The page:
D. Just because a machine has 4 Gigs of RAM does not mean the Application Server can use it. The Application Server can only use the amount of JAVA HEAP you set a start-up with the Xmx setting. It can not take more than what is set. Therefore, the amount of RAM that a machine has, is only important in determining the amount of java HEAP you can set. There is a limit to the amount of HEAP that you can set and is set by the JRE. Regarding the Java Heap in the 1.4 JRE. The amount of Java Heap that you can set is dependent upon the amount of RAM of your machine and which operating system (32 or 64 bit) you are running on:

1) On 32-bit x86 architecture, the maximum size of any process is ~2GB. This is a HW limit tied to the address space, not a VM limit, and not related to physical memory (even with 16 GB RAM installed you can only get 2GB per process). It doesn't matter if it's a Java or C program, you just can't get any more than this. That is total process size, including stack and heap segments. As you increase the heap you reduce the max # of threads you can spawn. Extend uses a lot of threads so be careful about setting the heap size too high. If you really need more than 1GB heap it's time to start thinking about clustering the server.

A couple of helpful URLs:

2). On 64-bit SPARC, PPC, Opteron, etc., the address space is huge (like 10 billion GB) so the real limit becomes physical memory and swap space. Other limits (i.e., ulimits) are imposed at the OS level. But the 1.4 VM itself does not impose any limits at all. That's not to say that it scales well up to huge amounts of memory, but again, this is usually an indication that something has gone wrong.

VIII. In Production you need to disable the following:

A. All unnecessary system logging/debugging (i.e.: system.out.println). Set up your code so that you can enable a flag to "turn on” your debug code. It is important to have your debug when when trying to narrow down a problem. Also, if system.out.println call gets "stuck” your Application Server hangs.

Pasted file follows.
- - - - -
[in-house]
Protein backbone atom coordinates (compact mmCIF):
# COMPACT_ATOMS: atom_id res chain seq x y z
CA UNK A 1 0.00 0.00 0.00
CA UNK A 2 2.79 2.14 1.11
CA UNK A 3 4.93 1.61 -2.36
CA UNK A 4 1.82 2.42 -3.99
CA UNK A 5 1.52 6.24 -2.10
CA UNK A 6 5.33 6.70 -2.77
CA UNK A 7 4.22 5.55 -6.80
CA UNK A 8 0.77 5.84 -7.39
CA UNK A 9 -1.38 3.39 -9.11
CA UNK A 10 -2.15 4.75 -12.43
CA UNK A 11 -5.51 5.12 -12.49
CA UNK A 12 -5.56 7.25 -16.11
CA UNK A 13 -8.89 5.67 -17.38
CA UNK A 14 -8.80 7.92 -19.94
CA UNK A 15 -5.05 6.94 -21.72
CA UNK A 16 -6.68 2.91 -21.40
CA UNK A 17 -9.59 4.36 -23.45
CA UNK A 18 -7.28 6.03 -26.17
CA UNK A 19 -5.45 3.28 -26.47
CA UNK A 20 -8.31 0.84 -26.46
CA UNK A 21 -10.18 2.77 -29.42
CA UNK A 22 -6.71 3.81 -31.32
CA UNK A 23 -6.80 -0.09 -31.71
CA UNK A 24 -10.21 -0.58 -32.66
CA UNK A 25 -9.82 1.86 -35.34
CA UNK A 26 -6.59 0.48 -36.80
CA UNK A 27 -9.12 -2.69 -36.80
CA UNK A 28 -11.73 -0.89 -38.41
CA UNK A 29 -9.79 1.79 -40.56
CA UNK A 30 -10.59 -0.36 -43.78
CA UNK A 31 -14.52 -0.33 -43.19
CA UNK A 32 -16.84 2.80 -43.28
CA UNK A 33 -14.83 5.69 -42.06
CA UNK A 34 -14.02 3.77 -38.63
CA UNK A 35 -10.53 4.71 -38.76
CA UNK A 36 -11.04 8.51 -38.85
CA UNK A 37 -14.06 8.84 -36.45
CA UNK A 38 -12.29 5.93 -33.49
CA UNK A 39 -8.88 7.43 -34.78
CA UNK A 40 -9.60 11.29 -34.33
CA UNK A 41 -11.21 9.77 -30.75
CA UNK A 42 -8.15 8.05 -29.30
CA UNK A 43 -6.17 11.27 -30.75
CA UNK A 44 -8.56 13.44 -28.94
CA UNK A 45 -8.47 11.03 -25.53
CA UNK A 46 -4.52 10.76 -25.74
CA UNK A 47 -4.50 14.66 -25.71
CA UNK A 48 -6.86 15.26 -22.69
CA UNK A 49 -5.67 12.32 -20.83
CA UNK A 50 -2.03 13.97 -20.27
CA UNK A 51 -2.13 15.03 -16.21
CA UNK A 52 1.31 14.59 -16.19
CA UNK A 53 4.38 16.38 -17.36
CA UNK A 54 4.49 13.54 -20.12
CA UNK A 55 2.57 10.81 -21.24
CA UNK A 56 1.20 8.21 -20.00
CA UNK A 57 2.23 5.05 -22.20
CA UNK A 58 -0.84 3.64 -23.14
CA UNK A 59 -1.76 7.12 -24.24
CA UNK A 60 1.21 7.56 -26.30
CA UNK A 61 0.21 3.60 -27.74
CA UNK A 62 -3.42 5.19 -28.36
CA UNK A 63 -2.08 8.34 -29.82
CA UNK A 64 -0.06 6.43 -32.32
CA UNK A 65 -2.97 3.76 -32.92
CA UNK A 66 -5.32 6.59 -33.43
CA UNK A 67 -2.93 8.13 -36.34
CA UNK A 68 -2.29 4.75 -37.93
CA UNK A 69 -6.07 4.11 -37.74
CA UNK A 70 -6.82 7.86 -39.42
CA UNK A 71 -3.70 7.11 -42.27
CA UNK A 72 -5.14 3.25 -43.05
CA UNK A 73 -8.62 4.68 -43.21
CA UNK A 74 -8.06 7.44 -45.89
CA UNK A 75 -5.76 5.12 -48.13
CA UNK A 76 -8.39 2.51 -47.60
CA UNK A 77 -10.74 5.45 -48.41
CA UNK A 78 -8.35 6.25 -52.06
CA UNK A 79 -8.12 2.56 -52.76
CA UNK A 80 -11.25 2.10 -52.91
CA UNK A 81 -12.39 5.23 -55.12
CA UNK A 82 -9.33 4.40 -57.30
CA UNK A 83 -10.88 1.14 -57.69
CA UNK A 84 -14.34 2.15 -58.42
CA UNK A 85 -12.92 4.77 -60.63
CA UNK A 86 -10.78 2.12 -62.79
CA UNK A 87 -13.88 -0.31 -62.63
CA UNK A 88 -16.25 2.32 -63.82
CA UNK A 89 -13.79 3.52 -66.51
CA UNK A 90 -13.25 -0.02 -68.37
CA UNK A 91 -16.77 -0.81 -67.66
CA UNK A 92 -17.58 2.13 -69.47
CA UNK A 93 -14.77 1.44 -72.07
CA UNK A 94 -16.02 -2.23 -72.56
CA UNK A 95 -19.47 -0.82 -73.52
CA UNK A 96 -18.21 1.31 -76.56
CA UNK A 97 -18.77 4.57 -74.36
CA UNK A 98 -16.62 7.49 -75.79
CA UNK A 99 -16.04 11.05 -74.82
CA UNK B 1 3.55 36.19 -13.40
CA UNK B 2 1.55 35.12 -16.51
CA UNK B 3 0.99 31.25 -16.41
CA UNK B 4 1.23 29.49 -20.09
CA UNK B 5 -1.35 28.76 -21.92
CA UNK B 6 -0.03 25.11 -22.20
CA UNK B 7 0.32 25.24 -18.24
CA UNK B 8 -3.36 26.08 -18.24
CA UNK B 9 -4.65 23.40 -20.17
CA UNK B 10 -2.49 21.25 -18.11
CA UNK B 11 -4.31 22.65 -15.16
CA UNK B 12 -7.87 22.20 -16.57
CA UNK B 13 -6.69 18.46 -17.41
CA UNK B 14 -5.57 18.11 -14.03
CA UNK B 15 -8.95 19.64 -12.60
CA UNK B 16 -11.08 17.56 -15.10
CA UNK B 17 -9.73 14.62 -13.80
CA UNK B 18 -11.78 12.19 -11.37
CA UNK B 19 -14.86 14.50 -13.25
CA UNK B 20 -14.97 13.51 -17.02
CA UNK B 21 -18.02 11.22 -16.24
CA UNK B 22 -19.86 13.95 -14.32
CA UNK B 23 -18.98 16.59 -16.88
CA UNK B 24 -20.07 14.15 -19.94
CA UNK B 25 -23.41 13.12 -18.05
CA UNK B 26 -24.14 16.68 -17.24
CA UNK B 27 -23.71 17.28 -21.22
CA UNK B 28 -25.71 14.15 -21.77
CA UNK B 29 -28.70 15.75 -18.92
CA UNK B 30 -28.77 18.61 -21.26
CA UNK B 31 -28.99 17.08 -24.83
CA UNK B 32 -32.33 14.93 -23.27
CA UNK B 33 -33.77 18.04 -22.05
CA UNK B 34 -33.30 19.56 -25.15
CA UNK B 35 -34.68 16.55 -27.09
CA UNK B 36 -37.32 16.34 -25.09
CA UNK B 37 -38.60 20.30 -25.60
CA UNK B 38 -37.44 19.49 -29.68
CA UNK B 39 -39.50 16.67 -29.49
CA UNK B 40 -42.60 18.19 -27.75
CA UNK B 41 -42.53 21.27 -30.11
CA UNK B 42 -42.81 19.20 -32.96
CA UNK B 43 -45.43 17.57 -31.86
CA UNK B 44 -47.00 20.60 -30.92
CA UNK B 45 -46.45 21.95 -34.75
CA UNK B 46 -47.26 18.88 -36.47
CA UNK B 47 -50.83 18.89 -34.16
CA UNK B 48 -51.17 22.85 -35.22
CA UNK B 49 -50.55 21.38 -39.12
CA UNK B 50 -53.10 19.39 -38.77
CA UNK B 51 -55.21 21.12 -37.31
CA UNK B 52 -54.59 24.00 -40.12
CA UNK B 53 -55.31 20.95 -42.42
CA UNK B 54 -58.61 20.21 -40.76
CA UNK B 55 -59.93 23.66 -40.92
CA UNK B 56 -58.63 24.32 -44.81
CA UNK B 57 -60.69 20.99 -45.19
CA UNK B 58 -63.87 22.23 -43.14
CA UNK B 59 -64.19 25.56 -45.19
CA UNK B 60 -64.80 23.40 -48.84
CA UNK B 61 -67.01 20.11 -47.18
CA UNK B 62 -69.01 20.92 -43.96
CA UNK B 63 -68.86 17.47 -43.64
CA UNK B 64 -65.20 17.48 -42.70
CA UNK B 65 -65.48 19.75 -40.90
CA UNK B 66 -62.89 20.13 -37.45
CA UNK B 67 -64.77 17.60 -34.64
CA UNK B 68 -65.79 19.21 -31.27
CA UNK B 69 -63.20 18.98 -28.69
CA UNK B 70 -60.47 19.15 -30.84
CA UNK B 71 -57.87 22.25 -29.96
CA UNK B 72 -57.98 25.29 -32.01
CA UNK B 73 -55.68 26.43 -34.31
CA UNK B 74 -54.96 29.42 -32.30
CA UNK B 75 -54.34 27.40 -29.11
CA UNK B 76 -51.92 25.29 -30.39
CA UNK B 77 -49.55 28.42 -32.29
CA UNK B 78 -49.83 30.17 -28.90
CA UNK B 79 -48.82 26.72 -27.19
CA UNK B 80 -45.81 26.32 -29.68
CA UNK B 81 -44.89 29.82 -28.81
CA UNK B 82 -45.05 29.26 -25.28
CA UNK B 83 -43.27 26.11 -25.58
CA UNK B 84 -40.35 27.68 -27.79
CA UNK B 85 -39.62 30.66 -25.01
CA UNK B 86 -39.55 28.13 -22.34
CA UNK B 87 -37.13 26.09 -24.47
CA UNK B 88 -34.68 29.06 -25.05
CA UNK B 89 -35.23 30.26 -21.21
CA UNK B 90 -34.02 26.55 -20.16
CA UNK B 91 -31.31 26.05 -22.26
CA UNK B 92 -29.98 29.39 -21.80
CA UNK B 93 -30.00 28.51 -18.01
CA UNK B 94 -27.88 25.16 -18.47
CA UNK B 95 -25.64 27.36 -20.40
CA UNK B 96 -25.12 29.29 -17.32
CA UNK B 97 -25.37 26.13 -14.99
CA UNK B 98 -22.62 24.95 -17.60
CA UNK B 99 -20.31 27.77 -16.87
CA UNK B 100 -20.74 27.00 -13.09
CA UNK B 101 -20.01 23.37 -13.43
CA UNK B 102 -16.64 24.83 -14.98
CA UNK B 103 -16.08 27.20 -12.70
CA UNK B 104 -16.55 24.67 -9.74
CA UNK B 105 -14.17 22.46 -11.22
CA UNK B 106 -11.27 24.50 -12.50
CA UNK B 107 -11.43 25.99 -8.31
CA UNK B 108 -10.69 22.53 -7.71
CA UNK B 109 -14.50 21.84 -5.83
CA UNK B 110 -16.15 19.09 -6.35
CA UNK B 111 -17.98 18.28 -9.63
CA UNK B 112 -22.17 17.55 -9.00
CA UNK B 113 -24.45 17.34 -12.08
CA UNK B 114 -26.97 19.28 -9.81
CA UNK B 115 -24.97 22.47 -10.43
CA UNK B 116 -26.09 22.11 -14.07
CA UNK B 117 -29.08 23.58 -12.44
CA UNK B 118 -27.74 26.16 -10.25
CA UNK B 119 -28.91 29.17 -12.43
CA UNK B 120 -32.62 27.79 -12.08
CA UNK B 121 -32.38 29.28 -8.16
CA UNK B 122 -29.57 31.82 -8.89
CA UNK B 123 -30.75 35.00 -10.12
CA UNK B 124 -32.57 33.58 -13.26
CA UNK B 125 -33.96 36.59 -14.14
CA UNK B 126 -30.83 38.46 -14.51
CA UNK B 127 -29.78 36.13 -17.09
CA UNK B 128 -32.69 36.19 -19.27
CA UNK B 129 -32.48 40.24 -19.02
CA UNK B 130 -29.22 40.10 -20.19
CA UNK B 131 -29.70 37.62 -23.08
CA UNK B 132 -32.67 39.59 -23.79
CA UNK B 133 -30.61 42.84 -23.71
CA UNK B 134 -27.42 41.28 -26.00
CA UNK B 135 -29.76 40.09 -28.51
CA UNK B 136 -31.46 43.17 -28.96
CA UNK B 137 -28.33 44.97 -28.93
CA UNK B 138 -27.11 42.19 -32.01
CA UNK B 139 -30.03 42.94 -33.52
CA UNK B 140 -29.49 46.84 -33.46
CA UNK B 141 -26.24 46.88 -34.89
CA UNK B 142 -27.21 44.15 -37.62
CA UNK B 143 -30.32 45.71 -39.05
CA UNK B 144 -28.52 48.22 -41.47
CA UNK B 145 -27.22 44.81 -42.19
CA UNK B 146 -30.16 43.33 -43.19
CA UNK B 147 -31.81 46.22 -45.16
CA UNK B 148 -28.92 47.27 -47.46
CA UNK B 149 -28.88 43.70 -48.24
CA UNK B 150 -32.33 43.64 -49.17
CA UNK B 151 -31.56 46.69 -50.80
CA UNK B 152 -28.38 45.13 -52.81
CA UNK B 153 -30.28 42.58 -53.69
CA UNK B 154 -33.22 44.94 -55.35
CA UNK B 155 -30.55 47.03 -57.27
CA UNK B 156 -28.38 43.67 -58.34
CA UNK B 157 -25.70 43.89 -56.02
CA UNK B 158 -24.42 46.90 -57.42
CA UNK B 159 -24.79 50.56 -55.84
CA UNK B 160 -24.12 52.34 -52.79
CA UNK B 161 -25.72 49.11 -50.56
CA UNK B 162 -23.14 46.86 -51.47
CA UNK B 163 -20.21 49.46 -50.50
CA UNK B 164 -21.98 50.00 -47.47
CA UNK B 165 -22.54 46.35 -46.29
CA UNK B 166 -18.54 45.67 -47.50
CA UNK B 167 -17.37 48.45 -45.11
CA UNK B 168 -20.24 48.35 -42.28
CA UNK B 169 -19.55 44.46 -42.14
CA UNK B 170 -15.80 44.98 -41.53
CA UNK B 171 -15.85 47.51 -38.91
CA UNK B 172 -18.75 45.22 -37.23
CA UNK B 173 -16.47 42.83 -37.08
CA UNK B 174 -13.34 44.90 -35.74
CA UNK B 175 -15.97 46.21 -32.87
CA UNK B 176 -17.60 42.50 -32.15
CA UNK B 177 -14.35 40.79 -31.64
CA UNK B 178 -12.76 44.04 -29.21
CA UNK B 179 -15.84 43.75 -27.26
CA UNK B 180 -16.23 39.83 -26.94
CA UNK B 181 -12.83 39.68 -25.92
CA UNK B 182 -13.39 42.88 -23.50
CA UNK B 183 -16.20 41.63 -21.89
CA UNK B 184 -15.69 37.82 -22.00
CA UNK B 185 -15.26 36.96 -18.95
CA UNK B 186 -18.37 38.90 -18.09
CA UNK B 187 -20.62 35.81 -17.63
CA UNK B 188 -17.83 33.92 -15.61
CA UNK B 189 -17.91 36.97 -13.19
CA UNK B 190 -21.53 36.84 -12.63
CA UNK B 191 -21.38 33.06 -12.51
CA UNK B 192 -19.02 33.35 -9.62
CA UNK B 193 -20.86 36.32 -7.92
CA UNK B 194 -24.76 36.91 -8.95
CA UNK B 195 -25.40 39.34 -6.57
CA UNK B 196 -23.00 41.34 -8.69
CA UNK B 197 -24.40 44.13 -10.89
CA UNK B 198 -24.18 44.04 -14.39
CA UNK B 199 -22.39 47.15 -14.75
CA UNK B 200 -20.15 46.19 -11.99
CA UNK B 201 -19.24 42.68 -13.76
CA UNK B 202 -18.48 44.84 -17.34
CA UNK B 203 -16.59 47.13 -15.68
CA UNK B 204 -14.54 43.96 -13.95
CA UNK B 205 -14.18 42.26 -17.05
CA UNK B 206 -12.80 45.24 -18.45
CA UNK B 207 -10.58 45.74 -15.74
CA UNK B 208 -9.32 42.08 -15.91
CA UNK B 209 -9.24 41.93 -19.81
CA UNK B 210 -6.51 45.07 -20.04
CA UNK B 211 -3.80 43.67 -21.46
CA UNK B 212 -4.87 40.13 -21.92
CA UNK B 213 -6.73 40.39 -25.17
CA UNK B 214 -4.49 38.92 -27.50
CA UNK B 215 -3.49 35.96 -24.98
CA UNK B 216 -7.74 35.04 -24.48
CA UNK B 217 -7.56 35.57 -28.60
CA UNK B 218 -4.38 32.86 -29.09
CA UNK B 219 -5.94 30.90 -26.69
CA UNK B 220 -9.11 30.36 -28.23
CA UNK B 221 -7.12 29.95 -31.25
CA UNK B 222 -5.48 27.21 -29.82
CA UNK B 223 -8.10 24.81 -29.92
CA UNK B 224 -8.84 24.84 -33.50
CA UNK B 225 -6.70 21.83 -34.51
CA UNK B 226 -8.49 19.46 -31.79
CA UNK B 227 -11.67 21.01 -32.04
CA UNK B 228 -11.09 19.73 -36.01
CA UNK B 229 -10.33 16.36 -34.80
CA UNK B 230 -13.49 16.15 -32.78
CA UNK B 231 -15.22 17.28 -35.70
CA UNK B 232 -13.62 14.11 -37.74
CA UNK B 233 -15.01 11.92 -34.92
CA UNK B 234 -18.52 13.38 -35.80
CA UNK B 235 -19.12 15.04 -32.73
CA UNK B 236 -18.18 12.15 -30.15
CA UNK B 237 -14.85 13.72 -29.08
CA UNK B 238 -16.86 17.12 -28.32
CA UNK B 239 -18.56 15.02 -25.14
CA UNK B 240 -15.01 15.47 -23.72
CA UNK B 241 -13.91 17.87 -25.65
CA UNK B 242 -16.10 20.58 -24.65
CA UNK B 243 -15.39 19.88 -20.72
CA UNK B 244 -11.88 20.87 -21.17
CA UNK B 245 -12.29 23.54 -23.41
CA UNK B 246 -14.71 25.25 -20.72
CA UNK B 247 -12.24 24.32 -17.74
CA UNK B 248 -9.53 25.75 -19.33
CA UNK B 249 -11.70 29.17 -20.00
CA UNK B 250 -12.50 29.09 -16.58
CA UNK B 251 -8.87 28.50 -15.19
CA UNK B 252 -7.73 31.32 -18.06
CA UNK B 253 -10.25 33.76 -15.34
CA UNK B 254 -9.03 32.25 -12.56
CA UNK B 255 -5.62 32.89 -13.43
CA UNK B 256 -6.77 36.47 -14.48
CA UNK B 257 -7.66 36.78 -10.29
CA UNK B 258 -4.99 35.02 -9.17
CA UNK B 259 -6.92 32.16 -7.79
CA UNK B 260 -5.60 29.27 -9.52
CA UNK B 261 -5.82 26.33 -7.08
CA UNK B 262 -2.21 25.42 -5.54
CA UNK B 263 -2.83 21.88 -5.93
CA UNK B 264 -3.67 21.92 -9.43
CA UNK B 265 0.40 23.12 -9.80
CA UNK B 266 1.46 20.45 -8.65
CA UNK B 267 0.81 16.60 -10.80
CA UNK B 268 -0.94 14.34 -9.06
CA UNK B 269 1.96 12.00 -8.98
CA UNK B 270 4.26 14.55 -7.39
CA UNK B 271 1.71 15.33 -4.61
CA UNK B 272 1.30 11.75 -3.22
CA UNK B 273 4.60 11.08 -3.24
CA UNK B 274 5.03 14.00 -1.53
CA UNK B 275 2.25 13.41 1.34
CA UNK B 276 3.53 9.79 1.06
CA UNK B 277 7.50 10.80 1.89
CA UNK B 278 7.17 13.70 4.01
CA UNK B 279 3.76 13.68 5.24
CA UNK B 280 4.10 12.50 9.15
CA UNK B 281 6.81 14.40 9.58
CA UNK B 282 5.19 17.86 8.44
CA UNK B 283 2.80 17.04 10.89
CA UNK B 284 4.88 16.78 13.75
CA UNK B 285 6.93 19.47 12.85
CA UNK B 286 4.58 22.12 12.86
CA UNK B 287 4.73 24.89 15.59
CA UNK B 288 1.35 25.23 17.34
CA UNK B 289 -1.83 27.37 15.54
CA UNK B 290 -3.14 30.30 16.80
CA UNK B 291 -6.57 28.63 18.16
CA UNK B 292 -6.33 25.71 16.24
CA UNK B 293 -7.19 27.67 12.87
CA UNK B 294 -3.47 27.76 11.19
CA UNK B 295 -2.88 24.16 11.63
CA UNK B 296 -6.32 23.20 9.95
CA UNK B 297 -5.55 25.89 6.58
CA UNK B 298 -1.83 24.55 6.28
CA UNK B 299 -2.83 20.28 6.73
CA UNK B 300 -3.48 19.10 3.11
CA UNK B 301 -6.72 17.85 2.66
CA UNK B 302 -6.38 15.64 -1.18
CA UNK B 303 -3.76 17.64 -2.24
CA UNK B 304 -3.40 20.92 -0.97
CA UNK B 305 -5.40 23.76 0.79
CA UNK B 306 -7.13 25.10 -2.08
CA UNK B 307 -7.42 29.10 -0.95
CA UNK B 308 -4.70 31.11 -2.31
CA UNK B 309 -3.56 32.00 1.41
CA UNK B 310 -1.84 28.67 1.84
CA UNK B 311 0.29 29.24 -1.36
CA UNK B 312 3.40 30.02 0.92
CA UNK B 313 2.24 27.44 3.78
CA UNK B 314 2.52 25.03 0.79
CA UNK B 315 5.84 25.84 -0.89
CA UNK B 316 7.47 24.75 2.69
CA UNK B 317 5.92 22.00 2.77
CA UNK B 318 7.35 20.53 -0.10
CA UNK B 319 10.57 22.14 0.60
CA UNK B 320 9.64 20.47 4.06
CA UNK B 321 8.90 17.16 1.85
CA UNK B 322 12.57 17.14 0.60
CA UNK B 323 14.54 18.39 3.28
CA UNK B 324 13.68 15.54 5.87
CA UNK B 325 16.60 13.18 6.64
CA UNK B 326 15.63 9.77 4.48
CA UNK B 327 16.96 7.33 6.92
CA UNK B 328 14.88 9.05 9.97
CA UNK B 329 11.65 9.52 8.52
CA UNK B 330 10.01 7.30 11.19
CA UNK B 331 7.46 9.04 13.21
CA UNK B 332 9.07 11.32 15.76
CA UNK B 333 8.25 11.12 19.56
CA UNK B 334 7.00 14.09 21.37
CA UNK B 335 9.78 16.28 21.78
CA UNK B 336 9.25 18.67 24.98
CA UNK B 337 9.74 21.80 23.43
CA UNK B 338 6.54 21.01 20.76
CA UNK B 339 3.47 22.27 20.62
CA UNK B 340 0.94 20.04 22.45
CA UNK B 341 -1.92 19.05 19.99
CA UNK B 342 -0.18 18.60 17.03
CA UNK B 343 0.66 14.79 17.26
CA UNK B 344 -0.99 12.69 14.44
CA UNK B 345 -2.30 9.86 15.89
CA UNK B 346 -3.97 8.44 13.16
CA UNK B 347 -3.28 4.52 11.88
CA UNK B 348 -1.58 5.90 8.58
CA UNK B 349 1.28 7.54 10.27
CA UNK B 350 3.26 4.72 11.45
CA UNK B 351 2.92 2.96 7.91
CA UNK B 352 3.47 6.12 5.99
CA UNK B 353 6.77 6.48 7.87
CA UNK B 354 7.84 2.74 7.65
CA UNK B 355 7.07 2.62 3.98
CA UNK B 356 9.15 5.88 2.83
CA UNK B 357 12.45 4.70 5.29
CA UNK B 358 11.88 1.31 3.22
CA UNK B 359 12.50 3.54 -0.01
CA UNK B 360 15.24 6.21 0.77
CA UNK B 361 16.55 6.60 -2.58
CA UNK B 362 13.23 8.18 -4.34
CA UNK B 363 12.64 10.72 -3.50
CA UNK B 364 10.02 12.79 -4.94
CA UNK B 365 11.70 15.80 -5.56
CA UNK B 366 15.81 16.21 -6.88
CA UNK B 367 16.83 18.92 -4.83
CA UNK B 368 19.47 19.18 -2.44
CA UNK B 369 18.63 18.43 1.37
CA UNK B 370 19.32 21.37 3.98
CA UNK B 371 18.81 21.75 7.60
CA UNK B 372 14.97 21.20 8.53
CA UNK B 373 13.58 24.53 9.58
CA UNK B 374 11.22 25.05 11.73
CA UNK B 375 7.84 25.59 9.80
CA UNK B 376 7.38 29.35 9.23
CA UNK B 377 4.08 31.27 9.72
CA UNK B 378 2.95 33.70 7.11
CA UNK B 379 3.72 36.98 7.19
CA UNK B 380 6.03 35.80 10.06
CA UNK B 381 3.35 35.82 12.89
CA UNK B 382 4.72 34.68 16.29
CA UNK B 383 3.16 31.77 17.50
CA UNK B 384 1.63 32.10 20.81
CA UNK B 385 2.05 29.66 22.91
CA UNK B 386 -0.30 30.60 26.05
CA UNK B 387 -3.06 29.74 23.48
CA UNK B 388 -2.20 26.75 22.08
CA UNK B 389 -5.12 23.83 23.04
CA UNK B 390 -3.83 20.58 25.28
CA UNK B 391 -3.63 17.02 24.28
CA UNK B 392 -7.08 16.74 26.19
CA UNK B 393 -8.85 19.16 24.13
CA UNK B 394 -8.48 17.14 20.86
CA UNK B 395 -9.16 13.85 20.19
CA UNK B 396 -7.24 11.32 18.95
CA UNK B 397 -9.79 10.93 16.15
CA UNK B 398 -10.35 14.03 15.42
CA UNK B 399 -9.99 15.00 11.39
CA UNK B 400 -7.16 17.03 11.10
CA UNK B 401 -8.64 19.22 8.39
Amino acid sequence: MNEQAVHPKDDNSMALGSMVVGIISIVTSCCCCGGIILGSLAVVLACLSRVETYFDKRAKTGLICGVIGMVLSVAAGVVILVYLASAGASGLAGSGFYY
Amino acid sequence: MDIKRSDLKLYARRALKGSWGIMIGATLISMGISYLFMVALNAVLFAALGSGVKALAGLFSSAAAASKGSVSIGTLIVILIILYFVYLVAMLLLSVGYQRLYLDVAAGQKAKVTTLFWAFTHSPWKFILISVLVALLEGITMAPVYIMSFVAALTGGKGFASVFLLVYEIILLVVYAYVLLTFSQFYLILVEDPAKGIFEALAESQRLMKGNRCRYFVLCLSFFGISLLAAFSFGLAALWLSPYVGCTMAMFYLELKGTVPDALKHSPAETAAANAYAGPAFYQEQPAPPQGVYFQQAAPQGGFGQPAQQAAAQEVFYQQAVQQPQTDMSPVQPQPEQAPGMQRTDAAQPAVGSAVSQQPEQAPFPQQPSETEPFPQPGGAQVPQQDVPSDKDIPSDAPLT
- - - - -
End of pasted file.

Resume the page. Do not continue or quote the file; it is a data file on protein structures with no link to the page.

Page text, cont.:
B. If you are running on the exteNd Application Server, disable the commandshell utility in the httpd.props file. This is required when you are running in Production, as a Windows Service or a Daemon on Unix/Linux. Some customers have seen that the Application Server will use extra CPU with just having the CommandShell enabled. This explained in Public KB 10090588, Even though this was written against Application Server 4.x, it still applies to 5.x of the Application Server.

C. Also related to CommandShell Utility for the Application Server, you need to make sure you have disabled the Vulture in the Director Project. The Vulture is resource intensive, but it has an important role during development. The Vulture scans the folders under /data within your project every couple of seconds and then "hot" load java, xml, xsl, images, ... to the server so that you do not have to continually deploy the project to see your changes. This allows you to develop and see your code in the Portal without having to deploy after each change. However, in Production you do not want this resource running and taking up available resources scanning the file system. Public TID, 10093025 outlines how to disable the Vulture and enable the ResourceSet jar: